Tuesday, May 30, 2017

CWG (Chapter 11)

Chapter 11: Through the Lens of the Cross

In this chapter, Boyd lays some important groundwork for volume 2 of the project.

He discusses six scholars who have influenced his cruciform hermeneutic, but also points out some distinctive features of his work. Since God's clearest Word is seen in the incarnation (and especially the cross), we should learn (from the cross) that God's speaking will contain both beauty (sacrificial love... how God acts towards humans) and ugliness (violent crucifixion... how humans act toward God). If the Word (Jesus) of God was made ugly by man, the word (Scripture) of God will also sometimes appear ugly.

Because God is non-coercive, Scripture will always include whatever elements of the human subject were resistant to God's influence. Our task, then, as Christian readers of ugly-looking passages in the Old Testament, is to look beyond the surface level ugliness. This is, in fact, how Boyd interprets the 'veil' in 2 Corinthians 3. The cruciform hermeneutic removes the veil so that we may see beyond the surface level meaning of the text when necessary (whenever it doesn't conform to the revelation of the cross).

There are literary crosses found throughout the Old Testament. They are ugly, but when we deeper (with eyes of faith), we may see God's self-sacrificial, other-oriented love.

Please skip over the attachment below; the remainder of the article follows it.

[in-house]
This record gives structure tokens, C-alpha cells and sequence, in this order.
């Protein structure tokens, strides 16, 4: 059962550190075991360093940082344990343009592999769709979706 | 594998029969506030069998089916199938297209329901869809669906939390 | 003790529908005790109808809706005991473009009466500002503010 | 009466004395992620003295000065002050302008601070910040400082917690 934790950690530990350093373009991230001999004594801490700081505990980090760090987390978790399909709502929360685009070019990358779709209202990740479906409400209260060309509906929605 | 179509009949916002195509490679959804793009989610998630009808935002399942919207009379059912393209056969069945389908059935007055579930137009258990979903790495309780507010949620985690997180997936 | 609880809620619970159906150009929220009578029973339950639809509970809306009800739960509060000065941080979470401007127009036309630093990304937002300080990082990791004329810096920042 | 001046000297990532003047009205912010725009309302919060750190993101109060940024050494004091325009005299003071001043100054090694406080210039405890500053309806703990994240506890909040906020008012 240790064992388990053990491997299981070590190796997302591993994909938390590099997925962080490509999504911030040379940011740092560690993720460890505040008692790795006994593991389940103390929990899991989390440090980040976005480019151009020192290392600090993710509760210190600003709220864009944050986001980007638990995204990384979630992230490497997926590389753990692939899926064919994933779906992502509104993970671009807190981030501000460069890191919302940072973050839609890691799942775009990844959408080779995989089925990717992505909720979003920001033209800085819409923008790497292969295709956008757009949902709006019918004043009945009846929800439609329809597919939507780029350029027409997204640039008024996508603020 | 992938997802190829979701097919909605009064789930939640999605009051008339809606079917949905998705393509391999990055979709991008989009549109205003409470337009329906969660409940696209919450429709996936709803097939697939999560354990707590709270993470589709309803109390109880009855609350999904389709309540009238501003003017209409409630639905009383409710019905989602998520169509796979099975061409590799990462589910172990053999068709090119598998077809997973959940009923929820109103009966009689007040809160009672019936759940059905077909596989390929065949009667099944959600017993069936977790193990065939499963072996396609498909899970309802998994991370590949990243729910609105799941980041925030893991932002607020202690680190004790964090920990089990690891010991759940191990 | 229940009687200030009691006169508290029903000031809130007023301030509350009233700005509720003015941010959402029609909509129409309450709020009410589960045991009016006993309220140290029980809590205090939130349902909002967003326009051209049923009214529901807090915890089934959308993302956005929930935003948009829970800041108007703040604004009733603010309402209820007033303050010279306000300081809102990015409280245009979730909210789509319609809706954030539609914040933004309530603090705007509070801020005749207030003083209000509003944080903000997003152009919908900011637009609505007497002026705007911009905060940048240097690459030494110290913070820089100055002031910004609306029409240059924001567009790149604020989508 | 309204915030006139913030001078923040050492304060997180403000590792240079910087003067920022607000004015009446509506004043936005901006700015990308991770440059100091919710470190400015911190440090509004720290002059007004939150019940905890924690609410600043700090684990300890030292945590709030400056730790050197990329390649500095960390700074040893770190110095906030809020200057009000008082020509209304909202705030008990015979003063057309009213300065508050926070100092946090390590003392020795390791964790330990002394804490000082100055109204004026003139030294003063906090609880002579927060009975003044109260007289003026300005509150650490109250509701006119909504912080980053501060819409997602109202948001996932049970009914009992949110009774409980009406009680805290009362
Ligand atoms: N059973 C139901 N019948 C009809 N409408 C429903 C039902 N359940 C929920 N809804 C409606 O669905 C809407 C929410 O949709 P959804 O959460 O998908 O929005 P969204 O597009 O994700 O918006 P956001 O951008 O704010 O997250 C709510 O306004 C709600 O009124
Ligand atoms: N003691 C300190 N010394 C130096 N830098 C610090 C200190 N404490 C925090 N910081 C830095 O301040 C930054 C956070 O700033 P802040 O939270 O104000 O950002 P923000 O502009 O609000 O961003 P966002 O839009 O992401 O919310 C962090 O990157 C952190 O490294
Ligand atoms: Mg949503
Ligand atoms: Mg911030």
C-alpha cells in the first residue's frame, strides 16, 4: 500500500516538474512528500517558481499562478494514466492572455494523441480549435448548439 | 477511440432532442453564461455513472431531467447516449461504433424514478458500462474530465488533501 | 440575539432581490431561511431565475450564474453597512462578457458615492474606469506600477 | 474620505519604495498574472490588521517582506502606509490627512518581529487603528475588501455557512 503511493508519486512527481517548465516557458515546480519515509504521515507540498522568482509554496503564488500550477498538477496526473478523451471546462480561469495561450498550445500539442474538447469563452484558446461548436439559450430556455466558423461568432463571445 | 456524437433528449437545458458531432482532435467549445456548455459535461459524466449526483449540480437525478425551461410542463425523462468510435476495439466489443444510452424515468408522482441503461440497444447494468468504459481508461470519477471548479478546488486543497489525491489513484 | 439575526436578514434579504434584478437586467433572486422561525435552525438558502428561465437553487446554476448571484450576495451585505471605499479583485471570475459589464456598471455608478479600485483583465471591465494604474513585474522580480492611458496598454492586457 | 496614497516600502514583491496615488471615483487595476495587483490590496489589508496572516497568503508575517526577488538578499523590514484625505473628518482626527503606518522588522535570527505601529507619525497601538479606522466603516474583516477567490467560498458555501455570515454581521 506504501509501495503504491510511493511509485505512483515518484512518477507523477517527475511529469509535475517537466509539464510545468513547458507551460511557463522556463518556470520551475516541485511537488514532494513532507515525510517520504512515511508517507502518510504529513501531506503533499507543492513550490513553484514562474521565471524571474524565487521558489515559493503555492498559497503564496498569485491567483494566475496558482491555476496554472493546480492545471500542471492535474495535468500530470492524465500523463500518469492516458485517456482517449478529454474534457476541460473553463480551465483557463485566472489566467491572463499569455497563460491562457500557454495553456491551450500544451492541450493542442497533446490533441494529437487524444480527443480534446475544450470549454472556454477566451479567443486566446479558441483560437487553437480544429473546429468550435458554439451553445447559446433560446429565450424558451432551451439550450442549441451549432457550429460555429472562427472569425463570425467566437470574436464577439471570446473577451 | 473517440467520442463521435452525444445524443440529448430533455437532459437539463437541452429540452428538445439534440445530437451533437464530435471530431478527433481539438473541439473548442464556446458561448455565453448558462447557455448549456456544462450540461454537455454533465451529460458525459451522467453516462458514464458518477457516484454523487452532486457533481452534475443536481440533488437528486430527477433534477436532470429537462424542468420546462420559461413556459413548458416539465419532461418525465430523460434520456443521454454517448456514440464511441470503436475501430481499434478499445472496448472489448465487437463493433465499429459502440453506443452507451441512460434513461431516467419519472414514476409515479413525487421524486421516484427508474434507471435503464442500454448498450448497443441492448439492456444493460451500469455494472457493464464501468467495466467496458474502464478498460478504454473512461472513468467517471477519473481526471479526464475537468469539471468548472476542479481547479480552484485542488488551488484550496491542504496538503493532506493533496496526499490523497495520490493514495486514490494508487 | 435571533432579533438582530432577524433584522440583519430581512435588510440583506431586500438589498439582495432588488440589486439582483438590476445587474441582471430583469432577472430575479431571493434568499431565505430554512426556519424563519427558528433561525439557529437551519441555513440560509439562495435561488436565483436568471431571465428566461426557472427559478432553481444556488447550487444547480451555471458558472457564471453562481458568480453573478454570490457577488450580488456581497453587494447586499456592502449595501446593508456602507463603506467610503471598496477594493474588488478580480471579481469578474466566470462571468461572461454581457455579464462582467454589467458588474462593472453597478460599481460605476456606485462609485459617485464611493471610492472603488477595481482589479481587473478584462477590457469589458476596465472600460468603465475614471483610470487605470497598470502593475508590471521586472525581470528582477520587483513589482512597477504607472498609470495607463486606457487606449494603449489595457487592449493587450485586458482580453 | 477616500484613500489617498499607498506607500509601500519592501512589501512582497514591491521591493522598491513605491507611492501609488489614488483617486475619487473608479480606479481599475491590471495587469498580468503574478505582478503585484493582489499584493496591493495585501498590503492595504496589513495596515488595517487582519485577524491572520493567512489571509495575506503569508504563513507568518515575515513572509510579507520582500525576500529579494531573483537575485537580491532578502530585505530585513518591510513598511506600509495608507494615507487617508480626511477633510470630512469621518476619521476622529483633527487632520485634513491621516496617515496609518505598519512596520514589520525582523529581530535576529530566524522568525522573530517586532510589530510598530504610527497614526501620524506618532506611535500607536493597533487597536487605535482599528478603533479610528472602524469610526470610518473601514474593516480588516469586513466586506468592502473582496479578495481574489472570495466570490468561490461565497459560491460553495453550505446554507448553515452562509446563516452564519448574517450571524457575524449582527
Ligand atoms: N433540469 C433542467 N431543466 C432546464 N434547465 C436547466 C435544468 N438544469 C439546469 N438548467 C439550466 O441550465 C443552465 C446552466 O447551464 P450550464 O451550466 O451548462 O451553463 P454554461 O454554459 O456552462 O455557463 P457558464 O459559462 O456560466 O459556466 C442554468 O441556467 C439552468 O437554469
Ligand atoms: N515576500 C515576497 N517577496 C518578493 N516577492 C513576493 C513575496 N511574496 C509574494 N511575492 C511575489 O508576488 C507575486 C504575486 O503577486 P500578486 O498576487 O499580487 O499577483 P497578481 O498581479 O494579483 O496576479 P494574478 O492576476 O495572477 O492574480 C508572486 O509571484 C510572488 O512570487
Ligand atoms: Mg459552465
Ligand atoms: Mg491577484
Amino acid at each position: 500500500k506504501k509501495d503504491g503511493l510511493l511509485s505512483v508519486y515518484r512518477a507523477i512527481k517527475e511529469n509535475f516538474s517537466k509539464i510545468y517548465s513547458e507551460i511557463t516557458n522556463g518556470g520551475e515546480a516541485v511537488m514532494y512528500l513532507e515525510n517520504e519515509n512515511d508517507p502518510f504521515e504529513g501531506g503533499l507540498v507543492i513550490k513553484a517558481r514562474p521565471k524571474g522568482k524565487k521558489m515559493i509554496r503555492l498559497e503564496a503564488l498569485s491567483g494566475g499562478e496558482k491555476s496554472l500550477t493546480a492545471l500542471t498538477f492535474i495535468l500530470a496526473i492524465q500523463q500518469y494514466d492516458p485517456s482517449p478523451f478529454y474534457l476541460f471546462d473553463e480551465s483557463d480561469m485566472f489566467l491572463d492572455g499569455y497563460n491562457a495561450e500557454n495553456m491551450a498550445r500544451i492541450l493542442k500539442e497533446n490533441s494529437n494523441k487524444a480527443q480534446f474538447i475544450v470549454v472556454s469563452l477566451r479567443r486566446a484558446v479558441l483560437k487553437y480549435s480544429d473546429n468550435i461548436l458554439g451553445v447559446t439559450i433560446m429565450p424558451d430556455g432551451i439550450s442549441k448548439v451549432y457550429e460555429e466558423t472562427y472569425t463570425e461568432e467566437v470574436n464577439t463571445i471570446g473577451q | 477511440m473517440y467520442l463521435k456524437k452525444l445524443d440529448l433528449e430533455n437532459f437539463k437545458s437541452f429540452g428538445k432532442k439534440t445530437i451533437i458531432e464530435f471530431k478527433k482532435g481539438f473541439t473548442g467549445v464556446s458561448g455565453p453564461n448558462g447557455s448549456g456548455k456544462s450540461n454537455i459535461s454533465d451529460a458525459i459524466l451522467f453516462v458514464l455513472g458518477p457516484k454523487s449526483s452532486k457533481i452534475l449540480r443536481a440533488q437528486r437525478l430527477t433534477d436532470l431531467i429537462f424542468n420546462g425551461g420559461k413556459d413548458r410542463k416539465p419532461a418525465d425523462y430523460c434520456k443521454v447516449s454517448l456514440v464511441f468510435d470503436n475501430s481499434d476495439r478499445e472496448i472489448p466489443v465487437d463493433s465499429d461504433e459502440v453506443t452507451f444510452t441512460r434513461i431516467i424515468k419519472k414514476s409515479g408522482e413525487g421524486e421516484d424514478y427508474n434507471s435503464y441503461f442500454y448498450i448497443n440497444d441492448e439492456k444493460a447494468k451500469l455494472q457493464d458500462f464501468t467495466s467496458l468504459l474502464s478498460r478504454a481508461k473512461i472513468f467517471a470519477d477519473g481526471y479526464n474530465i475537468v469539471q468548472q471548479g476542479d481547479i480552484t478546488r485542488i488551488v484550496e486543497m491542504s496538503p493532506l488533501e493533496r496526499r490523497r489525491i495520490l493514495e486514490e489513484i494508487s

Personally, I didn't find Boyd's mention of the six scholars who have influenced him added much to the discussion that hadn't already been there (though it is good to note influential resources).

Overall, it seems Boyd wrote this chapter to press further and dig a little deeper into the rationale for his hermeneutic. The cross has a light side (God's acts toward us) and a dark side (our acts toward God). If this is true, then other revelations may also have light and dark sides.

In some ways, this is rather obvious (though the obvious insight hasn't always been applied to Scripture). People accommodate other people all the time in ways that may appear to be endorsements. But it would actually be a mistake to assume endorsement simply because accommodation has taken place. We ultimately know what someone endorses by their direct revelation, not necessarily what seems to be endorsed due to their partnerships and participation with others. For Boyd, the sacrificial love of Christ on the cross is the direct revelation. We must always look beyond the ugly to see the crucified Christ.

No comments: